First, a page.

Traveling during the holidays can be hectic, and while it’s great for the whole family to be together, bringing your dog along can add to the chaos of travel. If you’re thinking of traveling with your dog this holiday season, start planning now to make sure that the trip is smooth and enjoyable for your entire family.
Do Look for Deals to Save Money
Traveling with your pet can get expensive once you factor in pet fees, airline tickets, and more. If you fly often, make the most of your airline miles. Airlines like Delta Airlines, United Airlines, and American Airlines all offer loyalty programs through credit cards. While these loyalty programs usually have annual fees, they can pay off with the perks and extra airline miles that they offer. Traveling with your pet is expensive, so if you can save money on your future plane tickets, it may mean that you can afford to bring your dog with you. Shop around and see what option makes sense for your travel habits.
If flying with your dog isn’t possible, consider a road trip instead. If your dog is used to riding in the car, he’ll probably enjoy a long-distance road trip. Consider making the drive itself into an adventure, stopping off at some must-see destinations so that you and your dog can spend plenty of time outside of the vehicle.
Don’t Let Yourself Get Distracted While Driving
If you’re planning on driving to your destination, take steps to keep your dog from distracting you so that you can all stay safe. Consider investing in a grate that keeps your dog in the back seat of the vehicle, and bring along some toys or chews so that your dog has something to focus on.
If your dog doesn’t ride in the car frequently, start to get him prepared for the trip now. Take him on short car rides around the neighborhood and end each car ride with a positive experience, like a walk or some playtime, so that your dog associates the car with fun events. Gradually increase the length of these car rides so that, when it’s time for a holiday trip, your dog is comfortable being in the car and won’t wine, bark, or otherwise distract you.
Your dog isn’t the only potential distraction to worry about, though. Your phone can also be a distraction, and if you’re tempted to text while driving, or to take pics of yourself and your pup on your first big trip together, don’t. People who text while driving are 23% more likely to get into an accident than drivers who don’t text. To keep yourself, your family, and your dog safe use an app that blocks texting while driving. You won’t have to worry about this distraction and can focus on keeping your eyes on the road.
Do Make the Most of Your Luggage Space
Traveling with your dog means that you’ll have some additional supplies to bring along, like your pet’s food and bed. With only so much room available in the car or on the plane, you’ll need to make the most of your luggage space. Learn how to pack a suitcase like a pro.
Start by planning out all of the items that you need to fit into your luggage. Then, roll your clothes, rather than folding them, to save space. If you know you’ll have access to laundry facilities at your destination, you may be able to pack fewer clothes and wash them, saving you space. Don’t forget to leave room in your luggage for any items that you need to bring home with you.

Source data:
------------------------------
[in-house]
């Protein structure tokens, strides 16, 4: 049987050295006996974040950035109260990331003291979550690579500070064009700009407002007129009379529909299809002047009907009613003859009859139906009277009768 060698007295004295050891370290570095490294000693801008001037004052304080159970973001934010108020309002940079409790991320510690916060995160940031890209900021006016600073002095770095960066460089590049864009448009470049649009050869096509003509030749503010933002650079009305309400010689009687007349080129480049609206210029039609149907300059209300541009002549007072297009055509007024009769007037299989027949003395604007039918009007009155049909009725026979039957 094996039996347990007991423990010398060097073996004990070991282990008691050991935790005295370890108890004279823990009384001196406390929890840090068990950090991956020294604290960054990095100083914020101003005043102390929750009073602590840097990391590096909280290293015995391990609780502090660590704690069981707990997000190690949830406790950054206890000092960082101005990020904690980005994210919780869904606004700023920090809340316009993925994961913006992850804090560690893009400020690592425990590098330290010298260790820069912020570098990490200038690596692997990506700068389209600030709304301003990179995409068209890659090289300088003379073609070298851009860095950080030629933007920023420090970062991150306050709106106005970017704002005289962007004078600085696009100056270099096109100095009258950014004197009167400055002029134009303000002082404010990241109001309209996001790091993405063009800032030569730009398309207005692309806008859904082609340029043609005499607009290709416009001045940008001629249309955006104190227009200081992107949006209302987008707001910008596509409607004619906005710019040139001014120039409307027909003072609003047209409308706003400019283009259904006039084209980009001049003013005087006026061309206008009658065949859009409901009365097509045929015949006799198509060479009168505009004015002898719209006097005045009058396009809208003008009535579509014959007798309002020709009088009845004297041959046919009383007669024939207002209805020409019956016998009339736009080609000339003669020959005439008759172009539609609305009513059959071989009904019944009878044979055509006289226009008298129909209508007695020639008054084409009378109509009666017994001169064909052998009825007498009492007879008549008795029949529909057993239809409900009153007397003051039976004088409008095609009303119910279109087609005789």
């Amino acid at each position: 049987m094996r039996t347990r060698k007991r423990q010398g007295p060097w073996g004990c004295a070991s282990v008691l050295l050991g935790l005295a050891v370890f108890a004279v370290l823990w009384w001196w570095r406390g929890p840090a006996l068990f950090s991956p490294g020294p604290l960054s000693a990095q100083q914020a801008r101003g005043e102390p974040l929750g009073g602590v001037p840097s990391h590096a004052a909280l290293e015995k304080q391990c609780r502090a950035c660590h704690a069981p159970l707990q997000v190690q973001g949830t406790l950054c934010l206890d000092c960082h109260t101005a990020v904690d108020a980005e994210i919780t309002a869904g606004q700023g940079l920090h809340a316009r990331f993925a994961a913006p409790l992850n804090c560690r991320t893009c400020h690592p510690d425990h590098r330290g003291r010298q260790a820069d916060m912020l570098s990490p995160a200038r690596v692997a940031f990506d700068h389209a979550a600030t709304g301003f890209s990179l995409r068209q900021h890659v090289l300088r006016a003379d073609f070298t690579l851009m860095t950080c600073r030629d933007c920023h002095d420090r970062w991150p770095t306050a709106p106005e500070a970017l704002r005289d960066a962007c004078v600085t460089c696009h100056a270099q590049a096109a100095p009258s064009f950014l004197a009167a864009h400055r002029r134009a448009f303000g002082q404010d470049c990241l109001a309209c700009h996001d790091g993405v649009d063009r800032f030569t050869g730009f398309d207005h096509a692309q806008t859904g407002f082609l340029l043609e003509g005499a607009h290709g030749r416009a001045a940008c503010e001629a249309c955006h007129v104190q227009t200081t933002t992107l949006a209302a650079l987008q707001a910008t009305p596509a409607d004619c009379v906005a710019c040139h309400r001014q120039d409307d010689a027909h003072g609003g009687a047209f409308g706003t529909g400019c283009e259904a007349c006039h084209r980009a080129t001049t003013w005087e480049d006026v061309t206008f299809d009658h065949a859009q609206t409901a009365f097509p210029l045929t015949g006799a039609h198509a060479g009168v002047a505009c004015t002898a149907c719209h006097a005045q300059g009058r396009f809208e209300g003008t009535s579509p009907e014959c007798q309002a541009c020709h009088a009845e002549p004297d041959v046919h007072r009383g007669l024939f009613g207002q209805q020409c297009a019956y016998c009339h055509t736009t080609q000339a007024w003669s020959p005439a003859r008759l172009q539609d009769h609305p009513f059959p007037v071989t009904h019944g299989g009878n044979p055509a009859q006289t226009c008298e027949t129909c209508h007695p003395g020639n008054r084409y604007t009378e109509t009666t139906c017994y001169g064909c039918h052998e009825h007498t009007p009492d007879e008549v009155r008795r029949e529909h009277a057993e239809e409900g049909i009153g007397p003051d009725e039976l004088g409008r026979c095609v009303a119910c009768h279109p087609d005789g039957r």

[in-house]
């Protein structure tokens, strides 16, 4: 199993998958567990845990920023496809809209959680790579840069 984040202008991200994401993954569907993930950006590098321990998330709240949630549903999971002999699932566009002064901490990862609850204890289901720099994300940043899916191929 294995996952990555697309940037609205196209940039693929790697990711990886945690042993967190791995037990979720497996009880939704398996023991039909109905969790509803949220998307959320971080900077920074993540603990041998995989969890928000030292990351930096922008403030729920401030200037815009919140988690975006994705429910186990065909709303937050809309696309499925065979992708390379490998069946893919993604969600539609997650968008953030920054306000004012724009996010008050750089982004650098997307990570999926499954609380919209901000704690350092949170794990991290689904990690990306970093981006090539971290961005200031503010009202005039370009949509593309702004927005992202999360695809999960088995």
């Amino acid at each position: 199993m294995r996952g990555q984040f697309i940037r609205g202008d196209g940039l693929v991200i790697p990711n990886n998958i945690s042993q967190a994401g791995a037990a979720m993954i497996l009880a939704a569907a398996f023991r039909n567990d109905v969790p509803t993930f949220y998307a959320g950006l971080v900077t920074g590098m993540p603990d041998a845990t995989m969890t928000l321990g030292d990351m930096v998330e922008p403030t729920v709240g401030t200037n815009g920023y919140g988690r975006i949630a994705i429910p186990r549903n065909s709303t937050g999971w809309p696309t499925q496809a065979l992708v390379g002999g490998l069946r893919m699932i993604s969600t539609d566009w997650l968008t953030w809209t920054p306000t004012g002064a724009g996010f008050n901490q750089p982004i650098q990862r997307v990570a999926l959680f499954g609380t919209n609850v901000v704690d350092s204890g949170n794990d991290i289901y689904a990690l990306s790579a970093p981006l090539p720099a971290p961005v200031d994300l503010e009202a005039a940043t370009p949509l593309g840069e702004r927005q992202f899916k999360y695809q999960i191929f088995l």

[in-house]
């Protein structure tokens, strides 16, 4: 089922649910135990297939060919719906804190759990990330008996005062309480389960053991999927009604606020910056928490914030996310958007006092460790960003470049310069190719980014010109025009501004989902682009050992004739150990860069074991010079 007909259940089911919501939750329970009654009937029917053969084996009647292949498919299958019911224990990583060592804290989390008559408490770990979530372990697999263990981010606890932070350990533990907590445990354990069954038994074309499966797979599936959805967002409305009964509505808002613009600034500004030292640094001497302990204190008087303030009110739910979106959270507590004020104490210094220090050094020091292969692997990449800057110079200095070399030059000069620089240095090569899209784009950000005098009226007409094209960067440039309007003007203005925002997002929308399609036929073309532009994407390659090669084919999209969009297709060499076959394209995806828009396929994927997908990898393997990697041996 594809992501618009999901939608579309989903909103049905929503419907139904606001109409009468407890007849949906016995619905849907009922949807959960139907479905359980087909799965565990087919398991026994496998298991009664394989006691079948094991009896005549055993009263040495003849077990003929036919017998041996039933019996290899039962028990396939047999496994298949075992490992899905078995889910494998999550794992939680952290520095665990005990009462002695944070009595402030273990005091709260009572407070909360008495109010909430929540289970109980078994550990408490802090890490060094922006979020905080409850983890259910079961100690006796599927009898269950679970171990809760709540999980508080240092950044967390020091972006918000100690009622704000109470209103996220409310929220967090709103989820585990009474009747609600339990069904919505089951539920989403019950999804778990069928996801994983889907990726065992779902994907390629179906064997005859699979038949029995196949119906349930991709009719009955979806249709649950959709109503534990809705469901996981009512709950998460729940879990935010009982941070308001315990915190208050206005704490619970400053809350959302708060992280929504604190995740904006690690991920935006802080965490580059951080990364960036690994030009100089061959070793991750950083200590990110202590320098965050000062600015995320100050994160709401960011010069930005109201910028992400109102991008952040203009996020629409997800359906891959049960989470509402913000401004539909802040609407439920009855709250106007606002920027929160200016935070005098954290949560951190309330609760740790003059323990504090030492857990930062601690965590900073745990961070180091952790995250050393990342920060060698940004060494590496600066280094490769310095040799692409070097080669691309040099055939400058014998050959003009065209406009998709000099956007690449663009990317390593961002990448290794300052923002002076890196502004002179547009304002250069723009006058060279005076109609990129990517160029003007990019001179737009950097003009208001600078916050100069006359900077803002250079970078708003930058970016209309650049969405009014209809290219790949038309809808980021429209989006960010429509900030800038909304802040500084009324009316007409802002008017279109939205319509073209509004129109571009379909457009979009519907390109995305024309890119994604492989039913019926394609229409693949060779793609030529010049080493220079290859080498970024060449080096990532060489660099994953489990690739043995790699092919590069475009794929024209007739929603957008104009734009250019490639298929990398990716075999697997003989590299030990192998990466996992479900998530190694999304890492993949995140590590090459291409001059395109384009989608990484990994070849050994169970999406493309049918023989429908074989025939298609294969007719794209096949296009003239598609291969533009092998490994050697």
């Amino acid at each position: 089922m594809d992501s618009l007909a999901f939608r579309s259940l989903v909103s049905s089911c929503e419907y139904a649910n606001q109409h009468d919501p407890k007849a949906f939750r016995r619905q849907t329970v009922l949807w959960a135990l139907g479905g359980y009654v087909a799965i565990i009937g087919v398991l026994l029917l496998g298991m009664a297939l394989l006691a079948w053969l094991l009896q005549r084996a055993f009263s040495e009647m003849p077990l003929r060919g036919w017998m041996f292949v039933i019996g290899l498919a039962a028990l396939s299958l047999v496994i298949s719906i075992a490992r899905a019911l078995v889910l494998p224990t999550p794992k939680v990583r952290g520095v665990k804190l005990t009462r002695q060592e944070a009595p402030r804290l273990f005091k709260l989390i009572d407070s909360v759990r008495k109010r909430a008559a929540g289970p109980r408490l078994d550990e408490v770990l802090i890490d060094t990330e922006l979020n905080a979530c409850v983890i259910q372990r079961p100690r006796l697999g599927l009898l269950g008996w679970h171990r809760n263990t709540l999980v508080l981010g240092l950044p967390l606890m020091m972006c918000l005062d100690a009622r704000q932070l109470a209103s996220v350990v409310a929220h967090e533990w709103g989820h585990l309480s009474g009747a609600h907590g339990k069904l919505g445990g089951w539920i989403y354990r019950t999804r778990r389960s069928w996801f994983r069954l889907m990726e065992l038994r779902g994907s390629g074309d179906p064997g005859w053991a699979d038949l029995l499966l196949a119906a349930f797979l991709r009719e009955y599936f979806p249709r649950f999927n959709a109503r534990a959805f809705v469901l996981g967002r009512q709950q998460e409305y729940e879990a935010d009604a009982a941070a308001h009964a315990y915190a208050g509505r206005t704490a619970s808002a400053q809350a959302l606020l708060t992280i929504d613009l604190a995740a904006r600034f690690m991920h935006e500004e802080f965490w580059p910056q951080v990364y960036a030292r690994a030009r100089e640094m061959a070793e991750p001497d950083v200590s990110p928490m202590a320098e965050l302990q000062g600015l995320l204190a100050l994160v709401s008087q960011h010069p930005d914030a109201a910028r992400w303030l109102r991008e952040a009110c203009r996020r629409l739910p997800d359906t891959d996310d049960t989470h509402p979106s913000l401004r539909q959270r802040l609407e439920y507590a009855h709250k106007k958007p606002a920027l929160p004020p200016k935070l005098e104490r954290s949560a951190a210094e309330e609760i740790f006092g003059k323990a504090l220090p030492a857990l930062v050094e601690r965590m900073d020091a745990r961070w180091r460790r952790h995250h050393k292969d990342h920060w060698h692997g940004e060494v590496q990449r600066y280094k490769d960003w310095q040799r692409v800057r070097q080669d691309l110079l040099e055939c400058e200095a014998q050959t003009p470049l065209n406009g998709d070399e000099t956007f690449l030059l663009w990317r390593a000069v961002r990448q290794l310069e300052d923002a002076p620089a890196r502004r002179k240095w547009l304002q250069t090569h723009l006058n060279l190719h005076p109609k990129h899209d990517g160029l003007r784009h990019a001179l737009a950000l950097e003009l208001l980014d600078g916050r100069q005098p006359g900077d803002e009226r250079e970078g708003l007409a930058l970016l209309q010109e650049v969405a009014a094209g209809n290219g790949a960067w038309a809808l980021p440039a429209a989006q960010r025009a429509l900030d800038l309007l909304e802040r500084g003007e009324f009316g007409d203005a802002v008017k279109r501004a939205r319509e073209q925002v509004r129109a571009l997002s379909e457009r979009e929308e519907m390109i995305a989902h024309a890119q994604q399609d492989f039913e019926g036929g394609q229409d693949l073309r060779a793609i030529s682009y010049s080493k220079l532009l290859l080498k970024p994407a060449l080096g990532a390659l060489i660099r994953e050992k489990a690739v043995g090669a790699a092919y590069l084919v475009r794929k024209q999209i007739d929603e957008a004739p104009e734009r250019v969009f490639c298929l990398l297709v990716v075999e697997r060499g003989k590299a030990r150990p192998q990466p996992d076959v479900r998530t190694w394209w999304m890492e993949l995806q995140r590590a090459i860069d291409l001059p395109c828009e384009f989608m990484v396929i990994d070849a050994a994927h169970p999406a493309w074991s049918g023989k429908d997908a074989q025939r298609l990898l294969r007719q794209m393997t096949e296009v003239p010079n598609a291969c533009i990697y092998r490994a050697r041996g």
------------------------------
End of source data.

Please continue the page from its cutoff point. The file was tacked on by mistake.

Don’t Travel Without Being Prepared for Veterinary Emergencies
If your dog has a veterinary emergency while you’re traveling, you’ll need to be prepared to get them the help they need. Before you leave, ask your vet for a copy of your dog’s medical records so that you have them with you just in case you have to bring your dog to another vet while on the road.
Do some research before your trip and identify veterinary facilities along your travel route. Be sure to also find animal hospitals that have emergency services in case your dog has a health issue after normal operating hours. Keep in mind that veterinary facilities often have limited holiday hours, so you may not be able to get your dog into the first vet that you call. Be prepared with contact information for multiple vets so that you can call around and find an office that can see your dog.
You should also bring along a pet kit equipped with basic supplies that you may need in an emergency. Include a muzzle, some towels, extra water and treats, and a pet first-aid kit, just in case.
Do Plan Ahead So Your Dog Has a Good, Safe Time
Remember to think about your dog’s personality and specific needs when planning your trip. If you’re traveling with an aggressive dog, you’ll need to take additional steps to keep them and others safe, such as by ensuring they get plenty of exercises and are acclimated to riding in the car. If you’re traveling with a senior dog, plan to take plenty of breaks while on the road so that your dog can relieve himself and take short walks to loosen up.
Be sure to find ways to make the trip fun for your dog, too. Schedule plenty of breaks for playtime and look up some places where you can take your dog for a walk or even a swim once you arrive at your destination. With some planning and creativity, both you and your dog can have a great time traveling for the holidays.